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Anatomy and Physiological roles of liver

Anatomy of liver

Liver is the heaviest gland (1.4 kg) of healthy adult, positioning in the inferior to the diaphragm most of the right hypochpndriac annd epigastric region of abdominal caviety. In the right part of liver, the pear shaped gall bladder is present, which stores the bile salts, secreted by hepatocytes (liver functional cells). Hepatocytes are hexagonal (may have 5-12 sides) epithelial cells, occupying 80% of liver volume [Gerard 2015]. To make a clear idea about liver histology, please see[Gerard 2015]. The blood supply and bile flow (opposite in direction) are shown in figure below.

Blood and bile flow routes in liver

Classification of liver cirrhosis

Physiological roles of liver

To understand the pathology, related to cirrhosis, it is obvious that we must know the physiological roles of liver in detail. It is mention bellow:
  • Production of bile (800-1000 mL per day): Sodium or potassium salts od cholic acid or chenodeoxycholc acid are produced by liver. Excess bile (bile salts, water, cholesterol, iron, bile pigments (bilirubin) and phospholipids), produced by hepatocytes, stored in gall bladder (transported via. cystic duct). Bile salts are produced in peroxisome.
  • Bile salts play role in emylsifying larger lipid particles into smaller one, which fascilates triglyceride digestion by pancreatic lipase.
  • Bile salts promote absorption of lipids from duodenum.
  • Bile salts help in metabolism of bilirubin (breakdown product of matured RBCs) into stercobilin (after passing in small intestine), to eliminate it via. feaces.
  • Glycogen, certain amino acids and lactic acids are converted into glucose in liver to maintain blood glucose level normal.
  • Fatty acids are converted into ketone bodies in the liver. This is used as resource for ATP in heart and kidney.
  • Amino acids are oxidised and detoxified in the liver to produce ATP.
  • Protein metabolism: Deamination of amino acids as well as intoxication of ammonia (converting into less toxic urea) occure in liver.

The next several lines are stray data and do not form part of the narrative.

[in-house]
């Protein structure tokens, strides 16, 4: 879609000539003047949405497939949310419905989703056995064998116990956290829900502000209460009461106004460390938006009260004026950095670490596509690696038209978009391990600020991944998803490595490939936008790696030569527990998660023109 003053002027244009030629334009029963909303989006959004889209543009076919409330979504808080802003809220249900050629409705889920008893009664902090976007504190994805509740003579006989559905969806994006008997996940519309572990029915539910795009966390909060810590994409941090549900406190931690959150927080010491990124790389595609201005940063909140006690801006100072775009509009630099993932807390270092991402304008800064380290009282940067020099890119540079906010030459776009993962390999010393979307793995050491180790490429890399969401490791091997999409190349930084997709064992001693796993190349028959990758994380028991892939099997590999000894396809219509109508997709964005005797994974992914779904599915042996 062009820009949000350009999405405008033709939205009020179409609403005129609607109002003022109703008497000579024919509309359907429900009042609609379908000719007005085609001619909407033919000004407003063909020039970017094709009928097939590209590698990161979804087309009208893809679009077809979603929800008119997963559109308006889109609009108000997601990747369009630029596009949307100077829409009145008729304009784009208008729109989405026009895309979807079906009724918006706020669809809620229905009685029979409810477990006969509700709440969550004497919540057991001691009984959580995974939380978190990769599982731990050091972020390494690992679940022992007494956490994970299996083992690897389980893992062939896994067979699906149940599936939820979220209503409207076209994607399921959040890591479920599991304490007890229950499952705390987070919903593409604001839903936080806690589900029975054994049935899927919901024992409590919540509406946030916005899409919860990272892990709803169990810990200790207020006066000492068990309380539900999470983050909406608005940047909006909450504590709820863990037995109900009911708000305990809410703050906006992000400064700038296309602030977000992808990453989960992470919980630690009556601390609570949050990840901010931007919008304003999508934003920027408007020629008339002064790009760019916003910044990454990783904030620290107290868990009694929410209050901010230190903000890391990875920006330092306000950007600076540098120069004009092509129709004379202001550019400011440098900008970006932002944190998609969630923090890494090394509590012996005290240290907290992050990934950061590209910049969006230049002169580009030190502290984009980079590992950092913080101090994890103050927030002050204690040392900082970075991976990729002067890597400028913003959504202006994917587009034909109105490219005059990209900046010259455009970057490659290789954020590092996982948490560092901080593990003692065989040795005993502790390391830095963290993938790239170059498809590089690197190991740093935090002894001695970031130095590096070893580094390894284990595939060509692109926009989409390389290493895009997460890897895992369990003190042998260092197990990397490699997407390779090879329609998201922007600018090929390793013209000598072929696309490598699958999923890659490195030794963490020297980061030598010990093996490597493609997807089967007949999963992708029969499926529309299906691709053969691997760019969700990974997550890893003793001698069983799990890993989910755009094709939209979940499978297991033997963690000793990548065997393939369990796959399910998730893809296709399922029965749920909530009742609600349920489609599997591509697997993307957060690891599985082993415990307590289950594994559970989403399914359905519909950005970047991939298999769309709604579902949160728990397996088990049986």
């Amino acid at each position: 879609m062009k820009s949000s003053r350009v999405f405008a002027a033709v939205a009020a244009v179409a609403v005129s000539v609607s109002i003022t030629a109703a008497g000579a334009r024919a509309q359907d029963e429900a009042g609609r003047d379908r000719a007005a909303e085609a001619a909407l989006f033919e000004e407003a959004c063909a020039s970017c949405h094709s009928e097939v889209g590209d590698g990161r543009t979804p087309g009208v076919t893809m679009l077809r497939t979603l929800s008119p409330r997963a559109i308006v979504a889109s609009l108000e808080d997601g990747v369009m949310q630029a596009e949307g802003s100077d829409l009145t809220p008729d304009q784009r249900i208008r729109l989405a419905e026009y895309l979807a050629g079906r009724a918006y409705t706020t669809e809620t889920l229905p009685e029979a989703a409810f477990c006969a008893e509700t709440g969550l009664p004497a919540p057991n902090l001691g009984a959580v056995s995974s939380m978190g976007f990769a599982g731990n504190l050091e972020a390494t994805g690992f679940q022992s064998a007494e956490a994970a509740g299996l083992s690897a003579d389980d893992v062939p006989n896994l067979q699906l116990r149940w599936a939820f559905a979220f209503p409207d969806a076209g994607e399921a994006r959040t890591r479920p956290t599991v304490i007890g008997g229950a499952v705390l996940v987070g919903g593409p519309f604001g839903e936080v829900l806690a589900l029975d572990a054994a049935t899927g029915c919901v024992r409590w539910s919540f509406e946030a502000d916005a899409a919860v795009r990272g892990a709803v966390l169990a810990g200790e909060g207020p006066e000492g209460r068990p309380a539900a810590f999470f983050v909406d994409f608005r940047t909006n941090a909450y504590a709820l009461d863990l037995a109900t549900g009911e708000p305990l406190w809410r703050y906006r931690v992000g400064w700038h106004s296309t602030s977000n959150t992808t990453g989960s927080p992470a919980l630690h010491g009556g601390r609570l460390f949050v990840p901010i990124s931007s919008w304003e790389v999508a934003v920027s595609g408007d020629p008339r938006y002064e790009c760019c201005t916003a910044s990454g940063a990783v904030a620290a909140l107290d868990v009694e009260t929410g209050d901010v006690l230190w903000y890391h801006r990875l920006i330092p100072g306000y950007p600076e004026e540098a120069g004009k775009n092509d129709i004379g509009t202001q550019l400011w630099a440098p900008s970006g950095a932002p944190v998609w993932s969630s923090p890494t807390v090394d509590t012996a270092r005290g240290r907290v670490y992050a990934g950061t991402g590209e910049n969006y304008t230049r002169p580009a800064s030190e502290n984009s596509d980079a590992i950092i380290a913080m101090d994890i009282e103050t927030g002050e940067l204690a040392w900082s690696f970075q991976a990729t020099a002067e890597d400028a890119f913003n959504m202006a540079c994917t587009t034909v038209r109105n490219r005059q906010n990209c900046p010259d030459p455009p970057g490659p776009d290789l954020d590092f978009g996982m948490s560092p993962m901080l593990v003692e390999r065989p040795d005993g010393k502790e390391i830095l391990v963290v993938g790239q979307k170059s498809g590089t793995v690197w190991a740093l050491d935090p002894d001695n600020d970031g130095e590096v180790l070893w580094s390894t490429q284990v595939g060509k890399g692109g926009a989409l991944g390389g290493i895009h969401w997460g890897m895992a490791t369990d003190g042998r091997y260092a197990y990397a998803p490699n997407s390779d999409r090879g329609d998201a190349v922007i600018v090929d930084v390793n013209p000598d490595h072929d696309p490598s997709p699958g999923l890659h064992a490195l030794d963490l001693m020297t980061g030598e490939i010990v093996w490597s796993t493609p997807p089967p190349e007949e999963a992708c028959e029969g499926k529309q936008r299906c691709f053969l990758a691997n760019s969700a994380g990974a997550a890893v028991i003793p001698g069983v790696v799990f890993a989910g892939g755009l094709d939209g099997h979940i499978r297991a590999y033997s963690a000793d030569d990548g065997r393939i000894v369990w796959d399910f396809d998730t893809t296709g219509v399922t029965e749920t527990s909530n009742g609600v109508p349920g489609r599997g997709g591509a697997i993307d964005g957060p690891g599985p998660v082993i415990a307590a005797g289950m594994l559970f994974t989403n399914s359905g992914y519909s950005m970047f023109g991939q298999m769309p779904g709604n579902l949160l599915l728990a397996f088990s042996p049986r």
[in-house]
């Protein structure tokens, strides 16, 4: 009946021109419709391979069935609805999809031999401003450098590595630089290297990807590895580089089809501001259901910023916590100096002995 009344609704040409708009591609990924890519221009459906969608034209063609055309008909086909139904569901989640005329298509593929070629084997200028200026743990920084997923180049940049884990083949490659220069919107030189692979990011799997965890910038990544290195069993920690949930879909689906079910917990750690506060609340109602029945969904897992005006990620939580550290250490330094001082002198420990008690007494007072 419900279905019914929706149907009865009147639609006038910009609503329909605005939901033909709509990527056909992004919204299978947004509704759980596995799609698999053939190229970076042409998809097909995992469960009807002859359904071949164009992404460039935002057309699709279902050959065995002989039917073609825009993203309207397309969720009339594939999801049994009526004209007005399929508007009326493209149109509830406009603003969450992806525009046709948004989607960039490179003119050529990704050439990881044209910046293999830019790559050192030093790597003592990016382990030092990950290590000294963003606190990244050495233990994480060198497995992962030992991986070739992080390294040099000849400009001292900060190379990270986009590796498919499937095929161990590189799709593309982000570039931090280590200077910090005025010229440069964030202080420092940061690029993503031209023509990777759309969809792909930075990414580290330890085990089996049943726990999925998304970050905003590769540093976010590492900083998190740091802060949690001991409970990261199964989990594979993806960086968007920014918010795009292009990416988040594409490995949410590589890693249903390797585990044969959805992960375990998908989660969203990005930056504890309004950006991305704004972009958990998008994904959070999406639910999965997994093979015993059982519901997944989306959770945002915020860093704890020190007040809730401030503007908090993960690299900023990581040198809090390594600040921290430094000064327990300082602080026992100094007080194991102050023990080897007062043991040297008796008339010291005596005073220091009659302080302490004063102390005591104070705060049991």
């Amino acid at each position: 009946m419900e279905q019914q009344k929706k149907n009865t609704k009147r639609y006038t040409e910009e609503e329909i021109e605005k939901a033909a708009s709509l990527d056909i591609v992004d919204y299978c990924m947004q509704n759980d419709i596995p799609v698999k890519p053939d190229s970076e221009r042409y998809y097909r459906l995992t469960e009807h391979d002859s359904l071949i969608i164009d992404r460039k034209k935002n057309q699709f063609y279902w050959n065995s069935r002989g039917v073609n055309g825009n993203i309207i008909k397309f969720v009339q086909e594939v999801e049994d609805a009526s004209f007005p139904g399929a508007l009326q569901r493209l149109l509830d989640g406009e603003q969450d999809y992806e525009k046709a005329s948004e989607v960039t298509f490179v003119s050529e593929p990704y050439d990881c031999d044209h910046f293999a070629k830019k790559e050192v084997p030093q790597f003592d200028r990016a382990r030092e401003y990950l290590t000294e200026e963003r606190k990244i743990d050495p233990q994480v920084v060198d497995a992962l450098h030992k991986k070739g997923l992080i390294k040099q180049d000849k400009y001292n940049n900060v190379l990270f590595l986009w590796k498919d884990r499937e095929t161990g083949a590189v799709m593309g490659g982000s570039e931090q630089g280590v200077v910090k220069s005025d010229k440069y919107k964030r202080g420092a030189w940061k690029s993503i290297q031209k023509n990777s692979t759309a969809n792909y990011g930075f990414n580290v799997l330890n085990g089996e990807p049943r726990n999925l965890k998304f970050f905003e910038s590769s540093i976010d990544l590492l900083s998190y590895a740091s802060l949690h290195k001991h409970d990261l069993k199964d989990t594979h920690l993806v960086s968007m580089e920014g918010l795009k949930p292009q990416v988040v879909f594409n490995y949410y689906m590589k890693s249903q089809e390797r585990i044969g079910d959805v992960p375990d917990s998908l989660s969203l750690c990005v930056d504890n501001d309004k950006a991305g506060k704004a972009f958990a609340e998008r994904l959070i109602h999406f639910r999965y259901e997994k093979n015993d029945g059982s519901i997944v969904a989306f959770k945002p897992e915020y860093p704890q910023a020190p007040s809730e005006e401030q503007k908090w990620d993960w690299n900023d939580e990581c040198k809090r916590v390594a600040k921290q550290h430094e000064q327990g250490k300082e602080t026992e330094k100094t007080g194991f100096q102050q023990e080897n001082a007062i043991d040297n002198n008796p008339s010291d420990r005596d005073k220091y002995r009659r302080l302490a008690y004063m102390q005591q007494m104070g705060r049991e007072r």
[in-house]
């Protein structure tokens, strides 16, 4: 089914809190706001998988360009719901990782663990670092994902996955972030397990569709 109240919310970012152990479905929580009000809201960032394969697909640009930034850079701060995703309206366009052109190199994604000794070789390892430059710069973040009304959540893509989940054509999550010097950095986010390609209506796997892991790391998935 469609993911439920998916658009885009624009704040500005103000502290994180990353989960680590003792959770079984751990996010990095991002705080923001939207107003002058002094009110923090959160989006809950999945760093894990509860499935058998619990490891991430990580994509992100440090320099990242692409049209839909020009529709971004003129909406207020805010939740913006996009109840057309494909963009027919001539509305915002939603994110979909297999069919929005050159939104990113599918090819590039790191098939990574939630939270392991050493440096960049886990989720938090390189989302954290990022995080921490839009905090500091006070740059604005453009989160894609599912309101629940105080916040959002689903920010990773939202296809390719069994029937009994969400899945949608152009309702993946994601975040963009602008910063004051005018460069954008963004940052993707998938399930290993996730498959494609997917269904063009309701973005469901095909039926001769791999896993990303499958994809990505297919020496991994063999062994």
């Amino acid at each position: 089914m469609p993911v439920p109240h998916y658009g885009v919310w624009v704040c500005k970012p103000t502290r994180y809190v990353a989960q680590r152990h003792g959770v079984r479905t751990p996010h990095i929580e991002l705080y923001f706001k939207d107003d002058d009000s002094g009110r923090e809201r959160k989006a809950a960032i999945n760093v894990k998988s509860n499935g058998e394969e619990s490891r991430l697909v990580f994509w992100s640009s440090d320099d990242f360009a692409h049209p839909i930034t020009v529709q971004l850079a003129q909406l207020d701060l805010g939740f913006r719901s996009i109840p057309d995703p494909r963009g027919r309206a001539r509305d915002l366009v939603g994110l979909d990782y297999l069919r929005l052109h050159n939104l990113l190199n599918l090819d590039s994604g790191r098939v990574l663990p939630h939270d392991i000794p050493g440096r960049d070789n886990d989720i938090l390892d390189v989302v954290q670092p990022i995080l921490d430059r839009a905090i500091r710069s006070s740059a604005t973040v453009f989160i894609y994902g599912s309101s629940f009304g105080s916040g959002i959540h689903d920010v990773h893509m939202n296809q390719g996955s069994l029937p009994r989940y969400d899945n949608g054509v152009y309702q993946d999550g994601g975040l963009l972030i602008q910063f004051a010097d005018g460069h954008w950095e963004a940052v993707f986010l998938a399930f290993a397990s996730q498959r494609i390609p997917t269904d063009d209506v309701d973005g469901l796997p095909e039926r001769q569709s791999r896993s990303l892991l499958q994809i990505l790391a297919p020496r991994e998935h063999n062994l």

• Detoxification of alcohol and other chemical substances including drugs.
  • Storage of glycogen, fat soluble vitamins (A, D, E, K) and vitamin $B_{12}$, iron and copper for further use.
  • Phagocytosis of red blood corpuscles (RBCs), white blood cells (WBCs) and bacteria.
  • Liver, aling with kidney and skin participates in the activation of vitamin D.
  • Liver is responsible for the chemical alteration and elimination of thyroid hormones, estrogens and aldosterone.
  • Synthesis of most of the plasma proteins (albumin, $\alpha$ and $\beta$ globulin, prothrombin, fibrinogen and other clotting factors, angiotensinogen etc.) occur in liver.
  • Liver produces glucose from certain amino acids and fats by gluconeogenesis.
  • Oxidation of fats and production of triglycerides from other fats occur in liver.
  • Anti thrombins, responsible for the inactivation of coagulatory proteins are produced by liver cells.
  • Production of C reactive protein in response to inflammation (within two hours of inflammatory attack) as a second line defense of inflammation.
  • Reference

    [Gerard 2015] Gerard JT, Bryan D, Anatomy and Physiology, 2015 Indian Edition, Willey, 1-999, 2015.

    Anatomy and Physiological roles of liver

    Classification of liver cirrhosis

    Phenomena associated with liver cirrhosis

    Clinical representation and management of liver cirrhosis